New 19th Avenue Fines Vetoed
19th Ave.Schwarzenegger calls 'piecemeal' approaceh ineffective
September 12, 2005 5:57 PM
Gov. Arnold Schwarzenegger vetoed a bill Sept. 7 which would have doubled fines for traffic violations along 19th Avenue.
Assembly Bill 452 - authored by Assemblyman Leland Yee (D-San Francisco) - passed by a vote of 24 - 13 in the Senate, and 55 - 21 in the Assembly. Gov. Arnold Schwarzenegger had 12 days to sign or veto the legislation.
According to a California Department of Transportation (Caltrans) report, double-fine zones are ineffective to traffic safety. To have impact on motorists, the fines must be accompanied with beefed-up law enforcement, public education, and stricter safety regulations. And this bill neglects the prescribed measures, according to Schwarzenegger.
But in a statement released by the bill’s author, Assemblyman Yee said, “It is simply unacceptable that we continue to lose innocent lives including children because of high speed avenues in our residential areas.”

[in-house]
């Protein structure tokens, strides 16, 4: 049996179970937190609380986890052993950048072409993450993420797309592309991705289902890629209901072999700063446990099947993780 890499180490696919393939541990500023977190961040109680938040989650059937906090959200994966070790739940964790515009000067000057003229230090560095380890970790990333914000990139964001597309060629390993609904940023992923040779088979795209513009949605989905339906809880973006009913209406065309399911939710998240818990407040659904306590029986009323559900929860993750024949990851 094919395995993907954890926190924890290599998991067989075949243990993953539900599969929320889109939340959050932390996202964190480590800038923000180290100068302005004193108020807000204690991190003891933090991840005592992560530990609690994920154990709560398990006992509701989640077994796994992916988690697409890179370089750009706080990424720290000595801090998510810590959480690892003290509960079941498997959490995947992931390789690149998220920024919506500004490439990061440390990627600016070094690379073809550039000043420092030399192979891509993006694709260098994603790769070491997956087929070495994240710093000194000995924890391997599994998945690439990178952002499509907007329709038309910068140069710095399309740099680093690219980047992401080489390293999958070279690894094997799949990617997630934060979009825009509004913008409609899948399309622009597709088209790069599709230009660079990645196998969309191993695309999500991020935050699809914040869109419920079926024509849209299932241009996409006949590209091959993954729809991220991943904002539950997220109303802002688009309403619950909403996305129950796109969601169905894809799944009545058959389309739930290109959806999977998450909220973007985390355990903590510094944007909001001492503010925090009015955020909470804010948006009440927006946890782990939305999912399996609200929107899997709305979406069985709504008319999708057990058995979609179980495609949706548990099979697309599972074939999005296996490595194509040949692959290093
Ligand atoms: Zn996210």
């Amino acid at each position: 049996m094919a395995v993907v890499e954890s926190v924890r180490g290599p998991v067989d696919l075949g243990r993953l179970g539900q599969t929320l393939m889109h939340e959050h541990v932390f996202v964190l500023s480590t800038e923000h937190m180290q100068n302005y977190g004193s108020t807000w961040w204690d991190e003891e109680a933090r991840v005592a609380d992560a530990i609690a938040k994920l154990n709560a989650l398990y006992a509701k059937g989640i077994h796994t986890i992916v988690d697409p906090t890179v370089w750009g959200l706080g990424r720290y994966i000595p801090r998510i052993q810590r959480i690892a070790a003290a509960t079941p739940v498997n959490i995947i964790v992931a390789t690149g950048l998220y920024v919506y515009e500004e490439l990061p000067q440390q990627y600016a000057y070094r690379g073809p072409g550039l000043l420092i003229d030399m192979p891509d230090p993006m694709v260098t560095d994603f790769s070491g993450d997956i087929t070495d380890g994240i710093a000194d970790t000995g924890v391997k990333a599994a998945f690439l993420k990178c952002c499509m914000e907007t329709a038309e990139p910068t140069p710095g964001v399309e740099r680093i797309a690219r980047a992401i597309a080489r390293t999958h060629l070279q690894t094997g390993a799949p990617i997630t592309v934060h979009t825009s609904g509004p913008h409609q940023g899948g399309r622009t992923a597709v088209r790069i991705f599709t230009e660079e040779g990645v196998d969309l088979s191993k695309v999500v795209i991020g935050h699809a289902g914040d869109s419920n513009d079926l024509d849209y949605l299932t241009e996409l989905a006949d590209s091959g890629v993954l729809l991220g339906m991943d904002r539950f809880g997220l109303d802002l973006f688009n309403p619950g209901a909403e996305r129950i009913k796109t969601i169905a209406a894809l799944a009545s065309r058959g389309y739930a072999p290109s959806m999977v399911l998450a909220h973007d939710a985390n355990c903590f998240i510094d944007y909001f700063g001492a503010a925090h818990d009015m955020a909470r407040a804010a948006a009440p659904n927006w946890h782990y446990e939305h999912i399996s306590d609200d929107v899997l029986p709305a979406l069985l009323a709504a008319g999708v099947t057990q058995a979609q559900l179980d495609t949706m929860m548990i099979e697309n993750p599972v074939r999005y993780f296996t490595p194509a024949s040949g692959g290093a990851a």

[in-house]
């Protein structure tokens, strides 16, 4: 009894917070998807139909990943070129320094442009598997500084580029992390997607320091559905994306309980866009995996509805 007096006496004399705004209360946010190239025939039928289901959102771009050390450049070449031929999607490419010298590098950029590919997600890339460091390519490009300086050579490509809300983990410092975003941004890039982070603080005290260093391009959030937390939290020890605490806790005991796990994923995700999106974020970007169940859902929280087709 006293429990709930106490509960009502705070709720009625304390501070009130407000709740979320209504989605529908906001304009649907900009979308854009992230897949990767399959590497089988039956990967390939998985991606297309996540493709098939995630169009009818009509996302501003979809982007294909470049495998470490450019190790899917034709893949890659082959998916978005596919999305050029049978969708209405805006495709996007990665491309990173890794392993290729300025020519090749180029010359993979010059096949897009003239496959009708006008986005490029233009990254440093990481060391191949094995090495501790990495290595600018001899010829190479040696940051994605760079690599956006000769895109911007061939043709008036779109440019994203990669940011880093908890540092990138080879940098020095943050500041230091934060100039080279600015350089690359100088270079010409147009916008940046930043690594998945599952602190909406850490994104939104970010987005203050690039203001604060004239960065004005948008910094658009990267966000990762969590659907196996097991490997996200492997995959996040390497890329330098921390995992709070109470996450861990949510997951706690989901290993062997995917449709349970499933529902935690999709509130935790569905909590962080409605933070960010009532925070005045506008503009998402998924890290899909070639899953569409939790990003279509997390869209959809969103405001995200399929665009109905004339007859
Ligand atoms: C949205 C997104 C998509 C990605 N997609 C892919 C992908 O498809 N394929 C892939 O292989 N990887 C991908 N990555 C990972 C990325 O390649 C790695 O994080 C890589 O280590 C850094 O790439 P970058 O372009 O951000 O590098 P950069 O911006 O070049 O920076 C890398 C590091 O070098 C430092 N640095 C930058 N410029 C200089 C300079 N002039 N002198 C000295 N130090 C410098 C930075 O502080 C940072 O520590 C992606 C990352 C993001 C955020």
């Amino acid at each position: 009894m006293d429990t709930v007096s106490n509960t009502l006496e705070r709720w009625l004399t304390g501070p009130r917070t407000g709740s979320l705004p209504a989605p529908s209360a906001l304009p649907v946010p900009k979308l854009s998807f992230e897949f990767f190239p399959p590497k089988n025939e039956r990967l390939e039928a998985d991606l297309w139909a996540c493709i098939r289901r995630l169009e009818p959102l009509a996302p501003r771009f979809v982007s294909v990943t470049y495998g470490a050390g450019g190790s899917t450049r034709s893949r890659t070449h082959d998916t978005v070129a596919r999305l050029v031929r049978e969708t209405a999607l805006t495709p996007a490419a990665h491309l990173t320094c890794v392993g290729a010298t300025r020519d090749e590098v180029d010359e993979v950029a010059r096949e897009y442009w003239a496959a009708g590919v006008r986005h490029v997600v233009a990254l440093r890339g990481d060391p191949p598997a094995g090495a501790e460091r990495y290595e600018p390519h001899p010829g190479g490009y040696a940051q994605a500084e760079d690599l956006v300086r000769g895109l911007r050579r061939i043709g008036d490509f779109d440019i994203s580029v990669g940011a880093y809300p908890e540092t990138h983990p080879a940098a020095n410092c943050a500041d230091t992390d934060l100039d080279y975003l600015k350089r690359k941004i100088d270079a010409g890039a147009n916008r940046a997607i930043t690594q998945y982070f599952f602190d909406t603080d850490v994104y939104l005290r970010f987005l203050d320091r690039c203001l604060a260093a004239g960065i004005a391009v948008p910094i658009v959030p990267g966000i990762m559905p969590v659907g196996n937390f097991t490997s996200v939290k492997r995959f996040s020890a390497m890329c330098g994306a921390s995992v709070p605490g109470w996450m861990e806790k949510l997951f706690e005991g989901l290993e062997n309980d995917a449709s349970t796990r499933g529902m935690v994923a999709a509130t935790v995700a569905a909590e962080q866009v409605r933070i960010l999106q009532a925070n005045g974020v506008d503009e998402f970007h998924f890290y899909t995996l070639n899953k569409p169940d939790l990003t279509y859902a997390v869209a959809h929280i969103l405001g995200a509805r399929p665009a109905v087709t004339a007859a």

19th Avenue, from Junipero Serra Boulevard to the Golden Gate Bridge is part of California State Highway 1, which the legislature has jurisdiction over. According to the San Francisco Police Department (SFPD), there have been 14 fatalities on 19th Avenue since 2001, five of them pedestrians. Srijaya Dalton, 22, was killed while crossing 19th Avenue on May 26, 2003. One day after graduating from SF State, a hit-and-run driver struck her. The driver was never caught.
Emily Drennan, a 2003 graduate of SF State's public administration master's program, is now the director of Walk San Francisco, a pedestrian advocacy group. The group cited the intersection of 19th Avenue and Holloway Avenue as the fourth most dangerous in the city.
Major engineering solutions to 19th Avenue have been proposed before, according to Tom Radulovich, the president of Transportation for a Livable City (TLC). TLC is a non-profit organization dedicated to making the city more sustainable by decreasing auto dependence and improving alternative transit modes.
In December 2000, a countywide transportation plan was drafted by the San Francisco Transportation Authority, but never implemented, Radulovich explained.
The plan included building a tunnel under 19th Avenue for faster moving through traffic. The idea was to fund the project by “FasTrack” tolls with motorists billed by an electronic toll register mounted on their dash. However, a $2 billion price tag and a new San Francisco Board of Supervisors sworn in at the beginning of 2001, convinced city leaders to redraft a new transit plan that ignored the proposed tunnel, according to Radulovich.
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